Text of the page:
Donar (and the limits of my imagination)

On Tuesday I wrote about the power of imagination. Today I write about its limits. There are some places my imagination does not wish to go. Donar (West-Germanic cognate to Thor) is one of the gods I have difficulty imagining. I admire oak trees. And I enjoy being out and about when the summer storms rage. And he is one of the few gods of whom scholars are certain he was revered in these lands, thus part of this land and of my ancestral heritage. Yet Donar does not come alive in my mind.

Stories usually help to create a lively image of a god. But perhaps, in the case of Donar/Thor, it is exactly the amount of information available that  restricts me in this regard. He is well represented in the Eddas and works of art. He has always been popular and even has his own jewellery line (the hallmark of modern popularity, or is that perfume scent?). He seems too much a god of other people, of other times and of another Norse culture. Too much Thor and too little Donar. How can my imagination still run wildly?

Donar, riding the clouds.

Maybe the key is in imagining the god in this land. Donar is the name of the gods in these low countries, which are very dissimilar from Iceland, Norway or Sweden. These lands used to be swampy, with many oaks, but no mountains and little snow. I am often frustrated about the lack of local stories, local sources, local anything. These lands fell to Christianity so soon. Only the Frisians in the North remained faithful to the old gods in the 7th and 8th century. They supposedly killed Bonifatius,  a missionary whose habit it was to chop down oak trees sacred to Donar (latinized as Jupiter). The oak tree then became the symbol for Bonifatius, who subsequently became a saint.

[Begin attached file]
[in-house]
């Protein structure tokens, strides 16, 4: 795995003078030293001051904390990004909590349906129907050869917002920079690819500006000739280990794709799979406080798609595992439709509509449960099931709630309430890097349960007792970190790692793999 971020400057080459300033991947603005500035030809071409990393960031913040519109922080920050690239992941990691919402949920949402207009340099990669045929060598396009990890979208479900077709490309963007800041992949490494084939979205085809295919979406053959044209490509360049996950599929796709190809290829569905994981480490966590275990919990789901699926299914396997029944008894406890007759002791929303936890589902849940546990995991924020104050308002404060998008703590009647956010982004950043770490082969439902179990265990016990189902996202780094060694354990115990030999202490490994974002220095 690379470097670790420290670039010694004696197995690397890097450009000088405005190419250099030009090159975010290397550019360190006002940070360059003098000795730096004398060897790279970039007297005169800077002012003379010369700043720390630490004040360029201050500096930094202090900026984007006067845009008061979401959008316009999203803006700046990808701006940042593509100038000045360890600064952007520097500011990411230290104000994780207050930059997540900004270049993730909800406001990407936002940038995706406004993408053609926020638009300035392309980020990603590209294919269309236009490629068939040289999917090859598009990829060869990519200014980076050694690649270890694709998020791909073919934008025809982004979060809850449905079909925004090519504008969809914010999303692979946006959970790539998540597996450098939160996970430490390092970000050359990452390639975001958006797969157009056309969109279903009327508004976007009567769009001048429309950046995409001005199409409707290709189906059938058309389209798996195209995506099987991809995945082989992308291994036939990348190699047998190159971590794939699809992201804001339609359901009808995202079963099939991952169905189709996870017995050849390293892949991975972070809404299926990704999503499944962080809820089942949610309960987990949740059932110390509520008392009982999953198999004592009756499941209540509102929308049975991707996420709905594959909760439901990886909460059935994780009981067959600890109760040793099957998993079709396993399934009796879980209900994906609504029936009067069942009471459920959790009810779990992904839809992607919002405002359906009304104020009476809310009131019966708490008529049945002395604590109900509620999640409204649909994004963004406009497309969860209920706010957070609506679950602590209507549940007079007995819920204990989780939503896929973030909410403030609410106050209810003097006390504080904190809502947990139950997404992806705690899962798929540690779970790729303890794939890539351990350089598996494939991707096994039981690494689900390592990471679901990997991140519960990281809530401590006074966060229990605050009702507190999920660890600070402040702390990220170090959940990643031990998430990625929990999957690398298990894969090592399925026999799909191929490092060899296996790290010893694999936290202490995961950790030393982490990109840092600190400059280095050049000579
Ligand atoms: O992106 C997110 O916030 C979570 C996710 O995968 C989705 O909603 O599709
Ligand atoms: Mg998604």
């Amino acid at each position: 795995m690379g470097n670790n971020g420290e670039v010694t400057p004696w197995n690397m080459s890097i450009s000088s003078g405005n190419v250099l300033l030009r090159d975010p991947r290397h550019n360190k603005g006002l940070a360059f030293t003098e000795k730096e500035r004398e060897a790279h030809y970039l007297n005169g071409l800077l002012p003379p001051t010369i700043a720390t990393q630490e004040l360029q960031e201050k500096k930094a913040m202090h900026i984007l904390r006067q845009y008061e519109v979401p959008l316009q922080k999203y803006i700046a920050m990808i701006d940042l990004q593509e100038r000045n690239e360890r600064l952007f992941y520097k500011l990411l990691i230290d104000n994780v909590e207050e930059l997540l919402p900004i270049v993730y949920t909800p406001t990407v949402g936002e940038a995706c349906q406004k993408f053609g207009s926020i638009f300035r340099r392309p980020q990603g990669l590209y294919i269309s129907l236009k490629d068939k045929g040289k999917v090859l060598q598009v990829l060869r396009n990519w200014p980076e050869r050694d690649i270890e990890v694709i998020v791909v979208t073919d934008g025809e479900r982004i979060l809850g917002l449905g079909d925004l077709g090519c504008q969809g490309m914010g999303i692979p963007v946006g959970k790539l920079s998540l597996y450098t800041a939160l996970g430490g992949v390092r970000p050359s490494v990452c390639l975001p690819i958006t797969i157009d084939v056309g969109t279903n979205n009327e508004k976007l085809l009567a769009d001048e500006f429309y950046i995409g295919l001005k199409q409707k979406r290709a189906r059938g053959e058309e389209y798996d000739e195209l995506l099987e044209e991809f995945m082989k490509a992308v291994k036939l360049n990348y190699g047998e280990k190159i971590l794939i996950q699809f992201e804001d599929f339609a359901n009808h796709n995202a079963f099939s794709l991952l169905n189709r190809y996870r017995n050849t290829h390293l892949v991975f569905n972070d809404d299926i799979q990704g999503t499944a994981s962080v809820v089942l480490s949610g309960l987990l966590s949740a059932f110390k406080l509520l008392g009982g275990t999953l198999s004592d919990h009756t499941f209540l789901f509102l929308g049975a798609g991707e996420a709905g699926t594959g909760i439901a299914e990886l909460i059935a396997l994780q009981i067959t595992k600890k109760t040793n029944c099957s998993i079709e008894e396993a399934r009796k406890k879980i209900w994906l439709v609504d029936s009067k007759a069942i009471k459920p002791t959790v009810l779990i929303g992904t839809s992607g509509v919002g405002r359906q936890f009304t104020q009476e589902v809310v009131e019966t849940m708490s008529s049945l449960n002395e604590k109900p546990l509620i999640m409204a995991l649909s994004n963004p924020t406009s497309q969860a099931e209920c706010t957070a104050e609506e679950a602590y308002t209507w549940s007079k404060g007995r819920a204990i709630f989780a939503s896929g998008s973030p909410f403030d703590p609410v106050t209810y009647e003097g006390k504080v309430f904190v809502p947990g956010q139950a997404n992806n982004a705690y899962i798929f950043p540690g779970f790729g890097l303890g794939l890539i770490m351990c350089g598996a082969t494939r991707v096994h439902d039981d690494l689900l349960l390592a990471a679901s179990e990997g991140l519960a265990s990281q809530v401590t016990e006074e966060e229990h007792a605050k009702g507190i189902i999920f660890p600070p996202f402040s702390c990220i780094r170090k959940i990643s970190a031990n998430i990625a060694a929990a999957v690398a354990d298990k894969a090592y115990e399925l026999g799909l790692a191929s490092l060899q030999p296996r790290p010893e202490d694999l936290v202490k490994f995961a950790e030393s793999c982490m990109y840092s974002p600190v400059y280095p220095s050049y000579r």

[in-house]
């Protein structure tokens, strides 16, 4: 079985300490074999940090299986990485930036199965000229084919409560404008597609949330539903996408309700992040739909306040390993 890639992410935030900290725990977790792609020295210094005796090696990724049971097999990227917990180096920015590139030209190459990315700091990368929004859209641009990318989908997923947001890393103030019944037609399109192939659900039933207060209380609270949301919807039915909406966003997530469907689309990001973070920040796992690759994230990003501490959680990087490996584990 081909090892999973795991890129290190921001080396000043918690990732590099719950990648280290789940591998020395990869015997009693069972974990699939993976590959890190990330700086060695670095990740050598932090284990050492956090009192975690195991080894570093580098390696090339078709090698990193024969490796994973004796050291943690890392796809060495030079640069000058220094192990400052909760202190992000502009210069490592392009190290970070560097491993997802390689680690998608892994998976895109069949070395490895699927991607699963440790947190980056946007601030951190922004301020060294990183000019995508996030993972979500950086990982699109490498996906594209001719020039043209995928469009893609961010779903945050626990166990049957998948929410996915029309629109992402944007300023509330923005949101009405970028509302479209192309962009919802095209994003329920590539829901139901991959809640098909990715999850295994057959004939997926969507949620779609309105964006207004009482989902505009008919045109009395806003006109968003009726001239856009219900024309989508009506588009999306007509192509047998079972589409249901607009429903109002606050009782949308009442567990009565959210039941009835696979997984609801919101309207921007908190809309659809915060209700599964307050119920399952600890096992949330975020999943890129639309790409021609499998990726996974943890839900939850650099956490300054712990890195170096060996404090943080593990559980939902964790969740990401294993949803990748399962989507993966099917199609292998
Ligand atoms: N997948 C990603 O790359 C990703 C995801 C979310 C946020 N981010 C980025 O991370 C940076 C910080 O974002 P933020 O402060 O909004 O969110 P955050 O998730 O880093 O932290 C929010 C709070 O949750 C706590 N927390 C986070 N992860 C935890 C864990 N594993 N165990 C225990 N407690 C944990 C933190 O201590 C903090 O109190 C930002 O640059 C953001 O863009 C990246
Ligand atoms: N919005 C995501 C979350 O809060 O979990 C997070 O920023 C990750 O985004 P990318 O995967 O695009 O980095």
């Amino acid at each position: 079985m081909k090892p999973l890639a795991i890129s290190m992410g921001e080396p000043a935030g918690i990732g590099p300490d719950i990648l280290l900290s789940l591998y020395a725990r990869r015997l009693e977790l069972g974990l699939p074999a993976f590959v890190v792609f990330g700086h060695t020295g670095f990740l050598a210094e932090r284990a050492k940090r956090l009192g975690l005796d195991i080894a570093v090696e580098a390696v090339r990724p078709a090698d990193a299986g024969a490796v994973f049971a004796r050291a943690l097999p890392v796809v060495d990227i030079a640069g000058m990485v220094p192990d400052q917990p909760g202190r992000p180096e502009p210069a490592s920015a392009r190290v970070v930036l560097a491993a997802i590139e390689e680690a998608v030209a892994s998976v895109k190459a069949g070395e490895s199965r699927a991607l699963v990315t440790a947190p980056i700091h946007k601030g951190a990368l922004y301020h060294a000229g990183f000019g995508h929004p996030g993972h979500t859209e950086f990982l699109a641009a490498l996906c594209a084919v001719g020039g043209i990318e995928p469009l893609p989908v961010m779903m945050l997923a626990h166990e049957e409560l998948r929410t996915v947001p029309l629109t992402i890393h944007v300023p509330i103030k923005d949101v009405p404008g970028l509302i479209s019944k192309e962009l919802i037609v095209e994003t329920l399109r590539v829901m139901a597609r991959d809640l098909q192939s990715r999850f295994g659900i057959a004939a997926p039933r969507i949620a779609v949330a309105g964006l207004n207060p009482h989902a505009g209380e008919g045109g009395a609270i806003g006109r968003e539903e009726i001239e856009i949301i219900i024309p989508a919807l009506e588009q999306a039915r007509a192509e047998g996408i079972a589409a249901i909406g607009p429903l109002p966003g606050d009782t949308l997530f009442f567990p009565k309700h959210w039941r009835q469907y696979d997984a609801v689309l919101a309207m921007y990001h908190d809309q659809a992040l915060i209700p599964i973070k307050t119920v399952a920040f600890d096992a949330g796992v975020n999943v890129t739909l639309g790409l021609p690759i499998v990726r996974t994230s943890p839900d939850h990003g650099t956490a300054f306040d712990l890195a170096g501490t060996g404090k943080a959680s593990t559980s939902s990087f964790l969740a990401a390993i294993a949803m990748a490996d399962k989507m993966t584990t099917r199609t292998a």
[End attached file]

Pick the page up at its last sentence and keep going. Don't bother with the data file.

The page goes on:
The myths are largely Norse.
Yet Donar is a Germanic god, not just a Norse one.

Yet, American devotees of Thor may think I am lucky. I do live in a country which bares some traces of him. There are a few place names here and there, a couple of Dutch sayings, legends written/noted down in the 19th century. And If you can share your experience or imaginings of Thor as a ‘more than merely Norse’ deity, please do so. What is he like in the plains of the Mid-West or the old Teutonic forests in the Alps? Which parts of the Norse imagery ring true and which are less applicable?